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learn to play piano book(s) for an almost 8 yo and 14 yo

(4 Posts)
unlucky83 Fri 05-Dec-14 12:24:37

I'm going to get a digital piano for my children for Christmas.
(was going to get a new Korg 170s digital today but am now dithering on getting a Casio CDP -120 - just seen a second hand one locally with all the bits for £150+ less!)
DD1 (almost 14) was told she had a natural musical talent and offered free piano lessons at school a couple of years ago but her frenemy persuaded her not to take them! She now does no music at all. I'm hoping that if we have one she might get interested and want lessons.
DD2 (almost 8) has been showing an interest in them at friend's houses etc. Again if she shows an interest she can have lessons (think this is more likely than DD1!)
I thought if I got them a 'learn to play piano' book they could at least have a play about on it first. (I am not at all musical, neither is DP - no idea where DD1 got it from!)
So have seen these on Amazon

I could get them one each - so the Kids one for DD2 and the other for DD1 - then they know it is a joint present (from Santa as far as DD2 is concerned)!
Or will the kids one be too young? or the beginner's too old? ...
or are there better books out there...other recommendations
(would like to try and make it as fun/easy as I can to get started, to get their interest going!)

Ferguson Sat 06-Dec-14 19:21:01

I will come back to you on this later, or tomorrow.

Also, search my name plus keyboard, piano, music, as I have posted on the topic many times.

Ferguson Sun 07-Dec-14 19:22:15

Hi - back as promised:

I have looked at both books you mention, and also the instruments.

If you and DP are not already particularly musical, I would ask why are you looking at a digital piano for the girls, rather than a touch-sensitive keyboard, with backings, rhythms, hundreds of different sounds etc? A keyboard could also have adequate piano sounds, and be a lot easier to play and gain satisfaction and enjoyment from than a piano, which involves a lot more (fairly) serious work, and practice before tunes start to sound decent.

Are there any particular reasons, other than price, why you are considering Casio and Korg? Had you considered Yamaha, who do a similar range of digital pianos, that DO also have some of the features of a keyboard.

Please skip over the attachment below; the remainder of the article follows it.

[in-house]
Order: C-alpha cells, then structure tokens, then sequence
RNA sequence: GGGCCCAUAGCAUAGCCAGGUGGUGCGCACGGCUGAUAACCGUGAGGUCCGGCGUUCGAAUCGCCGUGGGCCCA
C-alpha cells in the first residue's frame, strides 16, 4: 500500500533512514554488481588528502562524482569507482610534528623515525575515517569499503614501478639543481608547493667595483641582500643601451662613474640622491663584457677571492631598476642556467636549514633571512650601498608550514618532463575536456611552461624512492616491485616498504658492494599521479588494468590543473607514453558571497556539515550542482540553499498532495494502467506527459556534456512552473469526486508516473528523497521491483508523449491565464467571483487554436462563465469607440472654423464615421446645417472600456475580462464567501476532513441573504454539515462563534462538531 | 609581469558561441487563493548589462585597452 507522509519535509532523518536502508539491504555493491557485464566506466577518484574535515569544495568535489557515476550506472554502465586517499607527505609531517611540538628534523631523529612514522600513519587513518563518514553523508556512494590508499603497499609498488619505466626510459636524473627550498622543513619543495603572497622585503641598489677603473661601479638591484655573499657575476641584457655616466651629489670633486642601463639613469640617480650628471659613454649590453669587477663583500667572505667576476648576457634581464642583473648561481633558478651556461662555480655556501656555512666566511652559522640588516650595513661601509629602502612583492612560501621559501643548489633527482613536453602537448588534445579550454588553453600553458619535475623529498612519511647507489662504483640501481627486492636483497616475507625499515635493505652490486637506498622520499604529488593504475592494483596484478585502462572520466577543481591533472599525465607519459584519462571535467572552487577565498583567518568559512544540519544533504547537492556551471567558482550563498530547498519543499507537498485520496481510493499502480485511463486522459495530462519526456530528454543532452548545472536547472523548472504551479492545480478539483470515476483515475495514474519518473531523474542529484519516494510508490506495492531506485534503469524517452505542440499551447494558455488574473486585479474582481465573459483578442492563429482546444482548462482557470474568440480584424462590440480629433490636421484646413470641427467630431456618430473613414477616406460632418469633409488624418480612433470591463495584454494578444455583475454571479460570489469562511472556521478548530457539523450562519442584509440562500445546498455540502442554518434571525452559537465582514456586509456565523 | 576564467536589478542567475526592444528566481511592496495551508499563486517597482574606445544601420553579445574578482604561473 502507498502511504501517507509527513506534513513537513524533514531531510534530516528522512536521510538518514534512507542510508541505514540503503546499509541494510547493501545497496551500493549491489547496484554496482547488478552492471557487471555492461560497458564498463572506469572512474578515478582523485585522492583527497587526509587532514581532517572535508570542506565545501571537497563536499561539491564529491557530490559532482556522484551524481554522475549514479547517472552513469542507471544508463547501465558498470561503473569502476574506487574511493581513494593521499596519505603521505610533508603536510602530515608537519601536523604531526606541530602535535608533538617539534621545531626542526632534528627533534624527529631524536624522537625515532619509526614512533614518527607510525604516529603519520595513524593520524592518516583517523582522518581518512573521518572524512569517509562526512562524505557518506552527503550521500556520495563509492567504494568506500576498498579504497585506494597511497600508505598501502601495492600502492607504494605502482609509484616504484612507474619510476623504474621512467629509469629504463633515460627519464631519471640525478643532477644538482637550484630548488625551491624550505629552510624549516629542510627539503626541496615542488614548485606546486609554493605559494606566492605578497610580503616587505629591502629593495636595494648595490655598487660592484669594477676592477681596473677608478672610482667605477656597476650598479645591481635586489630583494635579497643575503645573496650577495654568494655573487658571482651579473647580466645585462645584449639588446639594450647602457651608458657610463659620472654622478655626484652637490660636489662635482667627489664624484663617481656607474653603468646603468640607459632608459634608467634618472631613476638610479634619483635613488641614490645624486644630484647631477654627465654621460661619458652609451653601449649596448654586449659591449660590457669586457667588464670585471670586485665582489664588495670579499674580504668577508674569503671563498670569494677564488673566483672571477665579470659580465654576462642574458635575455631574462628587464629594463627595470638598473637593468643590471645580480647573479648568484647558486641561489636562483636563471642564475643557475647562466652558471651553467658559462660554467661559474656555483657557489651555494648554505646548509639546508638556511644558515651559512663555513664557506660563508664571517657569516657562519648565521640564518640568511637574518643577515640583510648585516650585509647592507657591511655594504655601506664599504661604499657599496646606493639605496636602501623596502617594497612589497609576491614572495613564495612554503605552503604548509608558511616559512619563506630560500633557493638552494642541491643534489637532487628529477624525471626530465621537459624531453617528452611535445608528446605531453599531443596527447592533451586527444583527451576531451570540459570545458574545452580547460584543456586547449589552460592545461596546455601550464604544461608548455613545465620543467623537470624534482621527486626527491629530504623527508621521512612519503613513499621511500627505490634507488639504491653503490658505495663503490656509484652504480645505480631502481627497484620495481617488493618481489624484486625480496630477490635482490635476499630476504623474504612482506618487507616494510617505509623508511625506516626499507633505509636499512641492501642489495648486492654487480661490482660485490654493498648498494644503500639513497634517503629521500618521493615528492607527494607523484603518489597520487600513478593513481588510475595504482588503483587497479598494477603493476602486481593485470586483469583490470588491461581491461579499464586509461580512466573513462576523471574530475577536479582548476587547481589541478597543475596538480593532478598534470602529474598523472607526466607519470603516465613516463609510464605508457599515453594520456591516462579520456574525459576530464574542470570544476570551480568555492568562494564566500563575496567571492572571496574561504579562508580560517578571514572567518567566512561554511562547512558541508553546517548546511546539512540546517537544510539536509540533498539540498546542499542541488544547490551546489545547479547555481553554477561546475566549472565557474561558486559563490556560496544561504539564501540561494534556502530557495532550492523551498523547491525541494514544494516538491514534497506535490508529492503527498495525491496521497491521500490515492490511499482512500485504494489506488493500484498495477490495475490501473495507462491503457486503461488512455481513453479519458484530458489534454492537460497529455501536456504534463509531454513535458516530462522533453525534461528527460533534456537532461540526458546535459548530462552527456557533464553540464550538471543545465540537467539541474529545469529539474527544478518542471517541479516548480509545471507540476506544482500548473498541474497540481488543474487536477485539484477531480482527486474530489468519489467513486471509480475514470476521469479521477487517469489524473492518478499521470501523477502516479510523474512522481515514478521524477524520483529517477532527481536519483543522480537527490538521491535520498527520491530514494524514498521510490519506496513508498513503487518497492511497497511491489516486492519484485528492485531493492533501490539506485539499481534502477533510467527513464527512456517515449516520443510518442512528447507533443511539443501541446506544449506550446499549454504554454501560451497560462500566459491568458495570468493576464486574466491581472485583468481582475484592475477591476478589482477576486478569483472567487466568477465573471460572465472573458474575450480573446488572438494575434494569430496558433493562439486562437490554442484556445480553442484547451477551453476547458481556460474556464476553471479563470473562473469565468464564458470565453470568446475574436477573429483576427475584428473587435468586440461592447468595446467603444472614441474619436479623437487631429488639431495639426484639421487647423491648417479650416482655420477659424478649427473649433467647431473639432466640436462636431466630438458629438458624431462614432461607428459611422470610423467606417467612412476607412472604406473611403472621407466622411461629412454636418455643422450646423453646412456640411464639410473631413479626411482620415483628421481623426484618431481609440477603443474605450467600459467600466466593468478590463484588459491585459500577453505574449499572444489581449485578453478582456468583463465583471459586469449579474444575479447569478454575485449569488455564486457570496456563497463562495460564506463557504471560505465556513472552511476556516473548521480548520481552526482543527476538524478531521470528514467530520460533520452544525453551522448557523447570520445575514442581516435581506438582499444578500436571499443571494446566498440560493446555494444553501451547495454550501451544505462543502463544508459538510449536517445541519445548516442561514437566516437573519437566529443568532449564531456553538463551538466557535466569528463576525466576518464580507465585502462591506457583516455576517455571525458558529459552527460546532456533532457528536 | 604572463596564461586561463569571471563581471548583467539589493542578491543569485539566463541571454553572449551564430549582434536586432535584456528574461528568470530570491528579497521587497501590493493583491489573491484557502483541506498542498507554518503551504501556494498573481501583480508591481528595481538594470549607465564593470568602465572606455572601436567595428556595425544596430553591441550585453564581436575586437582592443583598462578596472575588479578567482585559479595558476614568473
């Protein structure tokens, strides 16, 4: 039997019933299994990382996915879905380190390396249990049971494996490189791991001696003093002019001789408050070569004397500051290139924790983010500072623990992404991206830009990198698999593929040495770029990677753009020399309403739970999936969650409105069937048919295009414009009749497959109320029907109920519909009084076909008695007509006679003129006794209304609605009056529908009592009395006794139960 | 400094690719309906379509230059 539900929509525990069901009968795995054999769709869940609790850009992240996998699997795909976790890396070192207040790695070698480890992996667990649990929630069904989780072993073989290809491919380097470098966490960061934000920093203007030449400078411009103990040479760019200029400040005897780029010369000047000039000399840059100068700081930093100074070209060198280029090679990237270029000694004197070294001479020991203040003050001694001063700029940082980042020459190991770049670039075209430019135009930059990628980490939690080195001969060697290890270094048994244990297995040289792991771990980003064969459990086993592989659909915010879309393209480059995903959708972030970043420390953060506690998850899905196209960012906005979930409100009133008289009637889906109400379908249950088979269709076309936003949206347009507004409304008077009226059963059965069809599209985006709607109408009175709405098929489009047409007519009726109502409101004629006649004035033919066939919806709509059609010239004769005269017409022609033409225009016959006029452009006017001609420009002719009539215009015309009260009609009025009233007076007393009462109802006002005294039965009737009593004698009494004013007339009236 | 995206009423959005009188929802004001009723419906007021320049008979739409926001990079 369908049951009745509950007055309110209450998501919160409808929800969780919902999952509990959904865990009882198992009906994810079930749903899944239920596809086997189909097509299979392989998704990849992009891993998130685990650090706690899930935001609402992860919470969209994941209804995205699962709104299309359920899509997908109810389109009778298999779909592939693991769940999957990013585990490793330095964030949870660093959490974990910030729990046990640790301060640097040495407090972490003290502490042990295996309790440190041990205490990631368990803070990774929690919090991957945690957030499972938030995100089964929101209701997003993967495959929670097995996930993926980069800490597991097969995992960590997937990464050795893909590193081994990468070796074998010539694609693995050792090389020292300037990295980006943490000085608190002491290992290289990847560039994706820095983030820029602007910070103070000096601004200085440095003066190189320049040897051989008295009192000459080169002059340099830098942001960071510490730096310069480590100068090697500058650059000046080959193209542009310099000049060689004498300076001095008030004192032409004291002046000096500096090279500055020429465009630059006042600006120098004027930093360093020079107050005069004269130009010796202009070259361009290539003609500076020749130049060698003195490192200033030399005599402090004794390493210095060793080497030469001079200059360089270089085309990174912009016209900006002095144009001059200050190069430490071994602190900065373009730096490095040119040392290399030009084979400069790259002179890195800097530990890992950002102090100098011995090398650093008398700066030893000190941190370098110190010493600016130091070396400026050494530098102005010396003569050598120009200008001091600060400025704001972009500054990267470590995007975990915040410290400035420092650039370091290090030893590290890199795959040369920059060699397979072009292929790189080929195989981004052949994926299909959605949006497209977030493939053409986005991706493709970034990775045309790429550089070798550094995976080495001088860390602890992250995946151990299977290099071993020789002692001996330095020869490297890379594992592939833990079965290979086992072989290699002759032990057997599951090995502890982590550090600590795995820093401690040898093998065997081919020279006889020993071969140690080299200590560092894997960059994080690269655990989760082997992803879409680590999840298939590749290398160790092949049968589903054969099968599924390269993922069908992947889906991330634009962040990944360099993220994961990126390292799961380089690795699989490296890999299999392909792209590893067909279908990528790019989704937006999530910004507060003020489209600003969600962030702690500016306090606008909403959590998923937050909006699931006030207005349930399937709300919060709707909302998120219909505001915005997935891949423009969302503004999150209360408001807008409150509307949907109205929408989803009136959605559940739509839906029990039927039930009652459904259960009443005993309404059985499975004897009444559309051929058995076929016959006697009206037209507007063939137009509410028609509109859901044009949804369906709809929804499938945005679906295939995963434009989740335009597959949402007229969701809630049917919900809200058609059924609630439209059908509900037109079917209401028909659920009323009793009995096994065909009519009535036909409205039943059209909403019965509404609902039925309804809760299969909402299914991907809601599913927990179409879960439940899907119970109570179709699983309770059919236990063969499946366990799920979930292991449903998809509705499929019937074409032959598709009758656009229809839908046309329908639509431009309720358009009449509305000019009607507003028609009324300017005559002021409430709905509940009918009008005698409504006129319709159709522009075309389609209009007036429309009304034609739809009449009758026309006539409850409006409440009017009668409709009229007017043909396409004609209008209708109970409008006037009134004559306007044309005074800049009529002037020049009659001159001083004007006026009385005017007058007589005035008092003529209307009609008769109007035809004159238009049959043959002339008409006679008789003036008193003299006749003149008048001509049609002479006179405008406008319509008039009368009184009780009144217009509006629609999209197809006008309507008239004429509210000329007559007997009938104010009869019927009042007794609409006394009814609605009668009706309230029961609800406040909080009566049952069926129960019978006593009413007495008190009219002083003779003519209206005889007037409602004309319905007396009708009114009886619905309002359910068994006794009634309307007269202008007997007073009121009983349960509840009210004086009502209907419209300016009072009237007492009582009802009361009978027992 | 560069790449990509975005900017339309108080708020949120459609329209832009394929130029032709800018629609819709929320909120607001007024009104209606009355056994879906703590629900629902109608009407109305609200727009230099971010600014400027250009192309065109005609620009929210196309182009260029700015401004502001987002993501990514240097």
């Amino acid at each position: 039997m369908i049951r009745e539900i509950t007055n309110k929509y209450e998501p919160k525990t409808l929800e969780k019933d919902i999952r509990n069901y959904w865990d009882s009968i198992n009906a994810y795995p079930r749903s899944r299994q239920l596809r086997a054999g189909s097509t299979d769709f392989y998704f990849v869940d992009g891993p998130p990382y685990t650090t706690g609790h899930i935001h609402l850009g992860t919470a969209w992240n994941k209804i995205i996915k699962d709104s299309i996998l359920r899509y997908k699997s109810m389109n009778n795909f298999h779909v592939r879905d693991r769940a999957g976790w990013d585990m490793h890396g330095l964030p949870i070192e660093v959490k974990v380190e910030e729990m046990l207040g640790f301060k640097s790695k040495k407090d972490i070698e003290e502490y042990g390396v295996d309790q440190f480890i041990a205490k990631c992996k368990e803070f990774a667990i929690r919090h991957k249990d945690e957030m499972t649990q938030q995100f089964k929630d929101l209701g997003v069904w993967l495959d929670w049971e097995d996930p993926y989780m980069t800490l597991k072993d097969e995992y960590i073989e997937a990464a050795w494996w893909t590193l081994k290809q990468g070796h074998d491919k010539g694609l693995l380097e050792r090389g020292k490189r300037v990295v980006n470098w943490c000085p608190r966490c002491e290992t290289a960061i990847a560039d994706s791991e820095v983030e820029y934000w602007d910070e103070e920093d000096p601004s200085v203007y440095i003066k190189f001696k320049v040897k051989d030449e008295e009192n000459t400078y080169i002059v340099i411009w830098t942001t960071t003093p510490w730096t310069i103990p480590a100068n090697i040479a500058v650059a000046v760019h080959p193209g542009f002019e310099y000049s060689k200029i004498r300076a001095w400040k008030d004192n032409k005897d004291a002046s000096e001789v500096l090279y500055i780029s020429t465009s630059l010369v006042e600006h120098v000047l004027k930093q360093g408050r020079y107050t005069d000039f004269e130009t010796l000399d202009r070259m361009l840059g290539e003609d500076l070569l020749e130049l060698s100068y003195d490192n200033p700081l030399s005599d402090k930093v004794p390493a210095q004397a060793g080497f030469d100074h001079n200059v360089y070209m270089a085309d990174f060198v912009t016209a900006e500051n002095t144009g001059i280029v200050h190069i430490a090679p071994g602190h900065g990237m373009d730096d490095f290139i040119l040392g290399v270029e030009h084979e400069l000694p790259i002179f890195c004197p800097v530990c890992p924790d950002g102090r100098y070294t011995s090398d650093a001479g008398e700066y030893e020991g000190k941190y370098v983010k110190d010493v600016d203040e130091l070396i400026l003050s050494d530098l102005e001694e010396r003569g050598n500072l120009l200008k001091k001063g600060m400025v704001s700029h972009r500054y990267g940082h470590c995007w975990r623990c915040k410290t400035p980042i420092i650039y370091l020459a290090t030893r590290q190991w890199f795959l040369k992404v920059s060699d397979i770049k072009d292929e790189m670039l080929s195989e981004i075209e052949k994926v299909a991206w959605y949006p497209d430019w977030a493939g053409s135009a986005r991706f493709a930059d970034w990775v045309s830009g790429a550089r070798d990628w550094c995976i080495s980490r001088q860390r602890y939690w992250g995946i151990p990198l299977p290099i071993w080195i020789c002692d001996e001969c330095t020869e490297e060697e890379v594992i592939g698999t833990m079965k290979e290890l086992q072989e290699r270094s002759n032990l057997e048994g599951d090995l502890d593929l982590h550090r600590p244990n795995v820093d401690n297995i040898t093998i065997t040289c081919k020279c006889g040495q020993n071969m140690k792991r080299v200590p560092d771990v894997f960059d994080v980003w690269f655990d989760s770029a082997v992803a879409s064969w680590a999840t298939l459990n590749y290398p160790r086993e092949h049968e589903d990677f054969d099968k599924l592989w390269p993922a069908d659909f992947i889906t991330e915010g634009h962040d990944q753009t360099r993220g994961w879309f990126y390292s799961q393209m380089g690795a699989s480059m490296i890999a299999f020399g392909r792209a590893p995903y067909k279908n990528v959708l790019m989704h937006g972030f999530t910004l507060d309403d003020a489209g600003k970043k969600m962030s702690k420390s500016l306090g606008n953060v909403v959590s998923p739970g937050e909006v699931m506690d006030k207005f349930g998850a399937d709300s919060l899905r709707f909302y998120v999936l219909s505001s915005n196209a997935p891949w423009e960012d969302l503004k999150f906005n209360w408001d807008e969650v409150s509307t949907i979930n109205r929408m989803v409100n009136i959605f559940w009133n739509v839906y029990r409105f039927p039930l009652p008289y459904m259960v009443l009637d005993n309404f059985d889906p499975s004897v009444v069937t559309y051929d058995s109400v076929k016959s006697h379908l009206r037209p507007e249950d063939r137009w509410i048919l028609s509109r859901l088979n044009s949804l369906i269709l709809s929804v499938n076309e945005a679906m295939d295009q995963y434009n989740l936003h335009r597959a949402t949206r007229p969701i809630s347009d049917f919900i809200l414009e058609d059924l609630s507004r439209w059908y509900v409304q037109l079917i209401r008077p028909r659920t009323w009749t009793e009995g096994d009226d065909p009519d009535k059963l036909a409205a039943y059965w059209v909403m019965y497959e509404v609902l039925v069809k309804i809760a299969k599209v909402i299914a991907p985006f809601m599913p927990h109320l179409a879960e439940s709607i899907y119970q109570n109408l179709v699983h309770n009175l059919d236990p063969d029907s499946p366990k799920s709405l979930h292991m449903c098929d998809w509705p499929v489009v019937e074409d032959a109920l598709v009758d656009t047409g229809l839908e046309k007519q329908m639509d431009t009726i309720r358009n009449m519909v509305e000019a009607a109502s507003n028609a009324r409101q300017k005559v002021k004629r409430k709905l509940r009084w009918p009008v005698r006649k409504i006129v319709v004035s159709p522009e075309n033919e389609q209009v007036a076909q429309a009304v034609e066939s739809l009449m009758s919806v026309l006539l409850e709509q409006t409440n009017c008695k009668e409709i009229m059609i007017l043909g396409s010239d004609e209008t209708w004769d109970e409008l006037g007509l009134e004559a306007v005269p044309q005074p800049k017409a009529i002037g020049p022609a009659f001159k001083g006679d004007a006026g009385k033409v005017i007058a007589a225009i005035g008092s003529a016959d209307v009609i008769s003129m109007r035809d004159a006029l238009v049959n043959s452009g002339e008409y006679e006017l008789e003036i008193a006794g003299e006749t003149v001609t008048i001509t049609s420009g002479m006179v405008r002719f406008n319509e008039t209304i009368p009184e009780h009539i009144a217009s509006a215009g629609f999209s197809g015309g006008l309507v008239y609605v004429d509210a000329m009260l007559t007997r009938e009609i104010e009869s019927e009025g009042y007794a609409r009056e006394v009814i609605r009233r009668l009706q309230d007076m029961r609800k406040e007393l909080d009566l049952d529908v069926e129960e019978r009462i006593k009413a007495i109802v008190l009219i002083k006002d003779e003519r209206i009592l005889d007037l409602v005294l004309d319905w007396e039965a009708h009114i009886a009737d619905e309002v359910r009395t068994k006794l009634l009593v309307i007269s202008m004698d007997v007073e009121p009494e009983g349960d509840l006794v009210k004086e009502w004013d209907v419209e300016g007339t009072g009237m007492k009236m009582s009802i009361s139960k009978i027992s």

Are you aiming for the girls to play serious Classical music eventually, or is something less challenging considered?

Regarding the music books, I would avoid books that colour the keys and notes: it is not necessary. So I would consider the first book suitable for the younger child, and for the older one possibly the Kenneth Baker books. If you answer these queries, I will give more help if I can.

unlucky83 Mon 08-Dec-14 14:30:53

Hi Sorry got distracted...did look at some past posts for books.
Going for a digital piano because I am hoping they (or at least DD2) will decide to have piano lessons in the future...and I want them to be in a good position to start. These are all entry level digital pianos, price is a consideration here - in case they really aren't interested.
I looked at the Casio because I know that's the one DD2's friend has - and her father is a musician but he doesn't live with his DC. Money is likely to be a factor here as well but he must think it is good enough for his child to start playing -or he wouldn't have bought it.
The Korg and a Yamaha (P35?) are both a similar price/spec/guarantee (everywhere), seen similar reviews etc - both slightly better than the Casio one - but the shop has a deal on the Korg to include a fixed stand and I could negotiate on a stool, headphones etc. Once I had bought the stand etc for the casio it would be almost the same price. So the Korg was the best option. Now I have found a second hand casio one - which if I can get will save me a £150 or so - and I know it should be good enough - so I'll go for that. If I don't get it it will be the Korg. Mainly cos I like the idea of supporting a local shop and it is a competitive price.
I'll look at the book you recommended in more detail...

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